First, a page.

US 3014693 A
Description (OCR text may contain errors)
Dec. 26, 1961 c. c. HORNE TURBINE AND COMPRESSOR BLADES Filed May 20, 1958 FIG. 5
i llllllllllll FIG. I
CAMPBELL CHORNE INVENTOR.
BY Q. Q M
m x m f FIG.4
ATTORNEY United States The present invention relates to turbine blades and, more particularly, to fluid-cooled turbine blades made by hot Working from heat resistant metal.
It is well known that in order to enable turbine and compressor blades to Work at very high temperatures, longitudinal passages ,may be formed in them to allow air to flow through the blades and cool them. The shape of the blades is often such that at the tip there is room for only one row of passages and in consequence the total area of metal exposed to the cooling air has been directly proportional to the sum of the circumferential lengths of these passages. In other words, cooling has been limited by the number of passages which can fit in the tip of the blade.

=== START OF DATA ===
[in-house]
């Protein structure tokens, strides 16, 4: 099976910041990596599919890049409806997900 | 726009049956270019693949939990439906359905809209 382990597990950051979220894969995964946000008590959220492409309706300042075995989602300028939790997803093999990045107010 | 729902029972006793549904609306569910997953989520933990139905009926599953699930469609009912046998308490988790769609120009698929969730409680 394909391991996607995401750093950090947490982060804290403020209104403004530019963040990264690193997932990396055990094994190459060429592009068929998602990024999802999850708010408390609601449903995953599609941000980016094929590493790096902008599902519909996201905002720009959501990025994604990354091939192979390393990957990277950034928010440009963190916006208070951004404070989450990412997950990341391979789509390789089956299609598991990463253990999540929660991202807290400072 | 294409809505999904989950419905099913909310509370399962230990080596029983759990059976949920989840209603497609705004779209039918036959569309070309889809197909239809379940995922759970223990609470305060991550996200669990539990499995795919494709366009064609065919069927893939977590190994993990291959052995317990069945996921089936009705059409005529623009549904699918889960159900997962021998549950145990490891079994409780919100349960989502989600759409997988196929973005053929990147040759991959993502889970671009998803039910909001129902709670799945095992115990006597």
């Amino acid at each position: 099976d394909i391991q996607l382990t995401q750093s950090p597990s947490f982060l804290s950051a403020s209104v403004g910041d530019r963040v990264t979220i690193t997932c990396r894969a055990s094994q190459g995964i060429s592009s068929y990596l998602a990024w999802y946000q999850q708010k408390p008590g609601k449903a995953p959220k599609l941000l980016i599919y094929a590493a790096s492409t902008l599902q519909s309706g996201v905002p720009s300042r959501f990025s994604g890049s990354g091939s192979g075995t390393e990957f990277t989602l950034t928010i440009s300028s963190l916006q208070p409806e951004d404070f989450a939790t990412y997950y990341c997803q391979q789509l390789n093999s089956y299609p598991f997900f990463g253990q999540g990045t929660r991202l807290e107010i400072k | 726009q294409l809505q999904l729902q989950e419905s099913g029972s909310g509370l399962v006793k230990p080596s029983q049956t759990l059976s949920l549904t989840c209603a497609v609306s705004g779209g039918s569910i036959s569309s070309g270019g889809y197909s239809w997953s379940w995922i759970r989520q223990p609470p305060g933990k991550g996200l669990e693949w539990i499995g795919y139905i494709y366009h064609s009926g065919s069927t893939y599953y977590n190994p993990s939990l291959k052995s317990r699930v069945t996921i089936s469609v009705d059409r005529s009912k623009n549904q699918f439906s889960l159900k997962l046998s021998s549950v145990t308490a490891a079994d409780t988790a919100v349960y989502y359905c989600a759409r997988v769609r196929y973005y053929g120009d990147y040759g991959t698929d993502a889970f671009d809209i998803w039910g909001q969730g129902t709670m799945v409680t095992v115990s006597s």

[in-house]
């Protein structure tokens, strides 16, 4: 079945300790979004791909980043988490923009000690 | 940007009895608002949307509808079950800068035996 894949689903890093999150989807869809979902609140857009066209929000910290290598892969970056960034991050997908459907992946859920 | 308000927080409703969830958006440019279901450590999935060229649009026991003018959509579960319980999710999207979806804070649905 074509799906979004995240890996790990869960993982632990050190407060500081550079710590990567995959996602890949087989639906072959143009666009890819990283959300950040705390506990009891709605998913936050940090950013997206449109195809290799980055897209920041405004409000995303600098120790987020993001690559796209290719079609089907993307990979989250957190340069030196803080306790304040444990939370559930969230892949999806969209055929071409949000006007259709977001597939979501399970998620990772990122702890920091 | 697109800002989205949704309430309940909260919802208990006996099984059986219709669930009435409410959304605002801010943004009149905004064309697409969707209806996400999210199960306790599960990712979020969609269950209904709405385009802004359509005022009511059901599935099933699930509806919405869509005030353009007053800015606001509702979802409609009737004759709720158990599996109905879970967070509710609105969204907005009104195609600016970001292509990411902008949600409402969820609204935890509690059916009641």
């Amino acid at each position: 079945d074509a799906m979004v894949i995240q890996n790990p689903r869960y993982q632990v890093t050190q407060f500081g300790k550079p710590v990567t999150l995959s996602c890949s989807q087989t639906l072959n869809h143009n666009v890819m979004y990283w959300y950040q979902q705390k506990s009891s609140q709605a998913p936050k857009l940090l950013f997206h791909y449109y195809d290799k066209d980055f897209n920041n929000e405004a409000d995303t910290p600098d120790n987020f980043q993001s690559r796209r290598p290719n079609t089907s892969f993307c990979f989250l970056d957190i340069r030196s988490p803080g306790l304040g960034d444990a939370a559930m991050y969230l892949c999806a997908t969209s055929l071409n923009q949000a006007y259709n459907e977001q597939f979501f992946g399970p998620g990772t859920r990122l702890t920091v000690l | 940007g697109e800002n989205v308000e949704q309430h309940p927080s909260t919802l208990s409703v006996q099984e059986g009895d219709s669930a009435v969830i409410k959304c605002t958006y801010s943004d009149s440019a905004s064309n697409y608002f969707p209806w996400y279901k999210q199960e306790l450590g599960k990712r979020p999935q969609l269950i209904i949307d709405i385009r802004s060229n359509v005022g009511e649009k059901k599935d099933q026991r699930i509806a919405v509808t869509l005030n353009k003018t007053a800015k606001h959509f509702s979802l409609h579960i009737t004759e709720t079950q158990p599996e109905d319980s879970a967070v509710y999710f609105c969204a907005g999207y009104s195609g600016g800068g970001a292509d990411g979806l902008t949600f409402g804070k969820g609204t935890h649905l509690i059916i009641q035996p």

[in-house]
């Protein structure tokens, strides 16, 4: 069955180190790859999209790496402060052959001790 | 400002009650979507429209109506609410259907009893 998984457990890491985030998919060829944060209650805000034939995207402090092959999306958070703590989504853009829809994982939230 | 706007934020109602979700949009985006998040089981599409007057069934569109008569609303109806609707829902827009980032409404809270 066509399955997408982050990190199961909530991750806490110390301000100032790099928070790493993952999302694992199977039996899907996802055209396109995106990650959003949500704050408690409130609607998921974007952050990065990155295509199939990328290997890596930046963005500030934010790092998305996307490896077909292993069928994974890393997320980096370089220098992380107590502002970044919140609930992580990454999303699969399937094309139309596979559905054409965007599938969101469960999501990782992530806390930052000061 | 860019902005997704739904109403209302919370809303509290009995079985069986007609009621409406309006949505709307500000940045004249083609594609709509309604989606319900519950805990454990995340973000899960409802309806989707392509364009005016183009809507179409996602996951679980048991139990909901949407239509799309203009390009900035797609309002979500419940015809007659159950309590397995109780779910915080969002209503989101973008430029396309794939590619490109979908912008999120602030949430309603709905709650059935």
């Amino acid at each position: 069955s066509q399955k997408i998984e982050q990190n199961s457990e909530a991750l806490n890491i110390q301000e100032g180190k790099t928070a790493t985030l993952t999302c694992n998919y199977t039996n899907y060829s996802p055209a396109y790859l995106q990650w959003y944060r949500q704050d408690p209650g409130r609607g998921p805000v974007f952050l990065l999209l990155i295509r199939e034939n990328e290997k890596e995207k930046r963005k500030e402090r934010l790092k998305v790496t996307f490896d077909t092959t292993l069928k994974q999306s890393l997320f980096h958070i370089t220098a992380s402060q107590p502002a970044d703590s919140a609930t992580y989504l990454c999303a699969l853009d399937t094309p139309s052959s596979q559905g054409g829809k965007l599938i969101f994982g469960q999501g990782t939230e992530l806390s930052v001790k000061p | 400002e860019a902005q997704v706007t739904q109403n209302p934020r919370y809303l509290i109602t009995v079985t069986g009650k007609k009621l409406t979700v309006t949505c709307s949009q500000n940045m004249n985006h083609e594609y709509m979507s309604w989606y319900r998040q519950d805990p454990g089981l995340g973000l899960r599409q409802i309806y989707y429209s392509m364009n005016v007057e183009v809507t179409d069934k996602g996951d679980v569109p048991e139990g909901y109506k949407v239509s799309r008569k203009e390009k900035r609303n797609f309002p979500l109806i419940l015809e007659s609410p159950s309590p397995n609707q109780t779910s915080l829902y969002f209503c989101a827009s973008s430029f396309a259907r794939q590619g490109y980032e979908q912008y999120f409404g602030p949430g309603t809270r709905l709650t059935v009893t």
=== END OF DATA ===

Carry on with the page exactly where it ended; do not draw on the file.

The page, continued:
Although attempts were made to overcome the foregoing diificulty and other disadvantages, none, as far as I am aware, was entirely successful when carried into practice commercially on an industrial scale.
It has now been discovered, that by the use of a special configuration of cooling passages in a hollow turbine blade and by a method involving a special combination of operations for manufacturing such a blade, the aforementioned disadvantage may be substantially overcome.
It is an object of the present invention to provide a novel, fluid-cooled turbine blade having a special configuration of cooling passages.
Another object of the invention is to provide a process for producing a fluid-cooled turbine blade having a special configuration of cooling passages and improved cooling characteristics.